Perspectives on Black History Month From NDSU Students

Black History Month carries a wide range of meanings for people all over the country in part due to one’s background, upbringing, culture, values, and skin color, there is a wide variety and extent to how Black History Month is observed.

Black culture and Black history are not a monolith. Like any holiday, tradition, or ceremony, there is no single objective or “correct” way to observe the month. Black culture is diverse, and the history is long. Instead, what is important about Black History Month is about hearing from black perspectives, especially for those who are unfamiliar with them.

Black History Month is more than just hearing black voices, and particularly their history, but “it’s a time for celebration as much as it’s a time to educate ourselves,” said Mary Mbuthia, vice president of NDSU’s Black Student Association.

“This is especially a wonderful time because since my siblings and I moved to America at such an early age, this helps us feel connected to our culture,” she added. “There are many exciting ways to celebrate black culture and history that go beyond reading about it in a non-fiction book. “My family’s favorite way to celebrate this month is through food! My mom will teach my siblings and I a traditional recipe every week, and my dad likes to teach us new poems/songs in Kikuyu.”

“Each year we get to reflect during February and consider our progress, or lack thereof,” said Kayla Jones, former Black Student Associate president and current North Dakota Human Rights Coalition project manager. Adding “our history serves as a reminder of how we got to be where we are but also as a reminder of our strength and resilience. That simply will never stop for black people, and we should always acknowledge and celebrate where we are.

She sees the significance of the month “as something that is symbolic of the events that black people have gone through and are actively fighting against.” And, “I think it represents our progress as black people each year and it celebrates that.”

One common misconception is “that it is solely a time for celebration.” Jones added, “while celebration is important and black joy should always be a priority, we must educate ourselves and learn why we even have Black History Month. For a lot of black people, this is also a time of mourning.”

“It is a time for reflection, healing, knowledge and celebration.” Adding, “acknowledging black history month helps keep our history alive.” Emphasizing, “to recognize Black History Month is to recognize the injustices black people have historically and presently dealt with.”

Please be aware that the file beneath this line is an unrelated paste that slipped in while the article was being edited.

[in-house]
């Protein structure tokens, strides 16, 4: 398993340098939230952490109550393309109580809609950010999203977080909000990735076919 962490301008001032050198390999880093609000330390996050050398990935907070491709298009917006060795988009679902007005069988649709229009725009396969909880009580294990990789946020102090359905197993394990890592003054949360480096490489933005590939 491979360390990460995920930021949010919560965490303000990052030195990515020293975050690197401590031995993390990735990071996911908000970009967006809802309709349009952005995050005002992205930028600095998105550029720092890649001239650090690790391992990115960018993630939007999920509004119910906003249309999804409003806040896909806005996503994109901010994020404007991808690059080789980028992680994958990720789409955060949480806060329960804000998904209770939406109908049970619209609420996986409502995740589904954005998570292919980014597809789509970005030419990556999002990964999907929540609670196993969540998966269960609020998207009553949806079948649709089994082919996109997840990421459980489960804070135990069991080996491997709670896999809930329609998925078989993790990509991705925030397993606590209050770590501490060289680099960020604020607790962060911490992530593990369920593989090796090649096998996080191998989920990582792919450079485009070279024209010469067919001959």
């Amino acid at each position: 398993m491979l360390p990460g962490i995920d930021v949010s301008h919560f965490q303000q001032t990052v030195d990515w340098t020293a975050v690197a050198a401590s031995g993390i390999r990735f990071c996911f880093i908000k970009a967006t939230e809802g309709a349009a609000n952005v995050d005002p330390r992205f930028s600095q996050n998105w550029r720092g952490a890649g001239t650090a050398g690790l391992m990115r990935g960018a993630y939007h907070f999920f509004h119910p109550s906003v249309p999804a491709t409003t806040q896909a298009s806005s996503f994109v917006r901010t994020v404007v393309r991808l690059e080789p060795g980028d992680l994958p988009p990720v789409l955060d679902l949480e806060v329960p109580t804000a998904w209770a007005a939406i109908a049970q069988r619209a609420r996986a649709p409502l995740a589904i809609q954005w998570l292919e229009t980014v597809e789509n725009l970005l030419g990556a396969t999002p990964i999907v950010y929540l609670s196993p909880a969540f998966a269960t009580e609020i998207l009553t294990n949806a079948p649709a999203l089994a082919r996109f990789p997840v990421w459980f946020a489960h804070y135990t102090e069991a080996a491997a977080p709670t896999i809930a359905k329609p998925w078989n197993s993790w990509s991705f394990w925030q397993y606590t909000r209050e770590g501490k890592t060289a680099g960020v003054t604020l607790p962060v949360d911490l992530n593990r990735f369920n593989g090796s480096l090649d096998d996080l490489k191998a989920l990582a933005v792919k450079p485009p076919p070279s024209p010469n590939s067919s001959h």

Although Black History Month centers on black people, Jones said, “It also allows for those who do not identify as black to acknowledge the treatment of black people historically and presently” and “allows for non-black individuals to remind themselves of their privilege.”

Despite the past and present injustices, Jones emphasized that “celebrating Black History Month alongside black people allows for unity, allyship and progress.”

One impactful way in which both black culture and history are celebrated and educated is through community events. The NDSU Black Student Association, along with other organizations in the area, hosts multiple events throughout February.

Whether it is celebrating, healing, or mourning, group events make it special. “This month has been filled with so much love and happiness… it is amazing to see everyone come together and just enjoy one another’s company,” Mbuthia said.

 “I’ve also learned so much through my peers this month.” She added, “a common Black Student Association meeting usually involves some sort of discussion questions. Although sometimes it’s difficult to have those uncomfortable conversations on certain topics, it shows great strength to be able to be vulnerable and listen to one another.”

Reflecting on how she personally has been affected by the celebration of black history, Jones said, “I want to celebrate black excellence each and every day. However, the unifying feeling of black people from all over collectively celebrating who we are as people is an incredible feeling. It is a good reminder that our community is a strong one. I often did not get the chance to celebrate my blackness in public ways growing up, so having black history month helped my voice grow and also helped me find comfort in my skin.”

Whether it is through food or discussions, with friends or family, Black History Month is seen as a time to recognize and celebrate the legacy and presence of black individuals and community. While additionally educating and progressing beyond past and present mistreatments.

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